Two good examples would be globalisation and sustainability. Both of these concepts I have introduced from Year 7, and in the case of urban morphology as early as Year 4. These issues run throughout geography and unlock understanding. Therefore, if introduced early and revisited constantly, not only do young people develop a firm understanding of the ideas but they are able to access issues such as coastal flood developments and the location of a new Amazon distribution centre more easily. Yes, they are tricky concepts, but we shouldn’t hide away from teaching them. These are the meta concepts: fundamental and so important to teach explicit: to break down and revisit and apply to many different domains.

This type of knowledge leads to better examination results as we teach the ‘geography gems’ that underpin the curriculum. For example, I have always taught development first at GCSE as it underpins much of what follows.

Action: Sit down as a curriculum team and identify the powerful concepts in your subject. Another example in geography would be the concept of place. This is a concept that a lay person would think of as simple, but developing a sense and understanding of place runs deeper than Alice’s rabbit hole.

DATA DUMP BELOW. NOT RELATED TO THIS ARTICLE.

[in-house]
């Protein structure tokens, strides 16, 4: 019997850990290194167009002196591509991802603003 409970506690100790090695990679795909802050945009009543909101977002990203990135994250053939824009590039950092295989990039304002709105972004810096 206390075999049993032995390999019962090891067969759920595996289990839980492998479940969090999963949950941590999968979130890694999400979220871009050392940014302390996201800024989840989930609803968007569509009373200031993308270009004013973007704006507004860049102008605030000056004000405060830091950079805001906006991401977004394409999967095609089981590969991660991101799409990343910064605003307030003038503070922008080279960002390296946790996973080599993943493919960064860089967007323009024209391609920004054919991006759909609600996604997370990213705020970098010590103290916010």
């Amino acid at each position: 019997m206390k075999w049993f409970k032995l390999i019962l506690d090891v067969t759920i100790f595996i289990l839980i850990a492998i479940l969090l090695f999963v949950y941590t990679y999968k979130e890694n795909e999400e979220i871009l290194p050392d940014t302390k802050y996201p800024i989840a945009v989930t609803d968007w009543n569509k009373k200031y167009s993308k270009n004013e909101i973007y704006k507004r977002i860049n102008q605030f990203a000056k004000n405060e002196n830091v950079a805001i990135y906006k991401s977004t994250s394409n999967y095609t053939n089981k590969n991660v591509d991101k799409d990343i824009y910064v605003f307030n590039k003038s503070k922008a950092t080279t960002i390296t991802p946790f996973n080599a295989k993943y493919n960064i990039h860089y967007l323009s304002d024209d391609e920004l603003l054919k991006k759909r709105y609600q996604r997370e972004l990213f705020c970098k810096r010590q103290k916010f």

Type 2. Knowledge That Provides Students with Powerful Ways of Analysing, Explaining and Understanding.

Within geography, the ability to quickly and accurately analyse and synthesise a wide range of data (and some huge data sets, like the census) is important. Therefore children should be exposed to and practice this skill weekly. The skills need to be explicitly taught as maths skills and understanding aren’t automatically transfered to geography lessons. In addition, they should always be taught within a rich geographical context and never in isolation.

Once familiar with this, young people should be taught to test assumptions and misconceptions, develop an hypothesis and start to make generalisations. Indeed, they should understand that scientific knowledge (including educational and cognitive research), develop a simplified view of the world in order to understand it. So, when teaching Burgess, expose young people to the process behind the grand theory so that may understand the limitations. A grand model is developed within geography to try to predict what will happen next and to have a planning application. Some knowledge is just there for the sake of it.  Doing so early in the curriculum will enable them to be more successful at A’Level and GCSE where generalisations and links to theory are important.